Deltek’s engineering team has removed biased terminology from our products, as well as from our documentation. The terms we focused on first that were easy to identify include blacklist, whitelist, and master/slave relationships in data architecture. We have also made some progress in removing gendered language, such as changing he and she to they in some documentation, as well as heteronormative language. We see this most commonly in pick lists that ask to identify someone as your husband or wife. The work is not done, but we are proud of how far we’ve come with this exercise!

What steps is Deltek taking to ensure biased terminology doesn’t end up in its code in the future?

What we are doing at Deltek, and what other organizations can do, is to put accountability on employees to recognize when this is happening – if you see something, say something! We also listen to feedback our customers give us and have heard their feedback on this topic. Those are both very reactive things of course, but we are also proactive. We have created guidance that identifies words that are more inclusive and also just good practice for communicating in a way that includes and respects others.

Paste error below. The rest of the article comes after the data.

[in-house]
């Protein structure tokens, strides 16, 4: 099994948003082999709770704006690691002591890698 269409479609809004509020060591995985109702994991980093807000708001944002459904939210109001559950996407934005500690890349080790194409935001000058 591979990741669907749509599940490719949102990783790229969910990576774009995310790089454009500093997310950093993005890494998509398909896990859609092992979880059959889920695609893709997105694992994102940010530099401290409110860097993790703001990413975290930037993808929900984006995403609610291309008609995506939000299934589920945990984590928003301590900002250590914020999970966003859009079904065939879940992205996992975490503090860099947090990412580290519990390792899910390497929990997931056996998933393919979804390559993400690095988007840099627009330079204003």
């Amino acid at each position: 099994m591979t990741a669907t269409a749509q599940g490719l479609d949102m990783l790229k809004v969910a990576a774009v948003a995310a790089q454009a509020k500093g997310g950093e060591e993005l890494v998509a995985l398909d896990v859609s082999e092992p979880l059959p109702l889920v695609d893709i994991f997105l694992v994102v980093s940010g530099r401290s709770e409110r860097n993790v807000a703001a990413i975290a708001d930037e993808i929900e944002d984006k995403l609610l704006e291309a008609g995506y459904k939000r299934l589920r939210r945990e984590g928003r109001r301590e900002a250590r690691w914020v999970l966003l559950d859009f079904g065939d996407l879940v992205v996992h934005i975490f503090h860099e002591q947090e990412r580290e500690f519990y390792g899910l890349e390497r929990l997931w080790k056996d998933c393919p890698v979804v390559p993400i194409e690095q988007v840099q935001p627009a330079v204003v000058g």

What advice would you give to other HR leaders who are looking to enhance DEI efforts within company technology? 

My simple advice is to start with what makes sense to your organization and culture. Doing nothing is worse than doing something. And one of the best places to start is by acknowledging this is not just an HR initiative. Every employee owns the success of D&I efforts, and employees want to help the organization be better. For example, removing bias terminology was an action initiated by our Engineering and Product Strategy teams at Deltek, not HR. You can solicit the voices of employees by asking for feedback in engagement surveys, focus groups, and town halls. We hear great recommendations from employees and take those opportunities to improve. 

 

Share article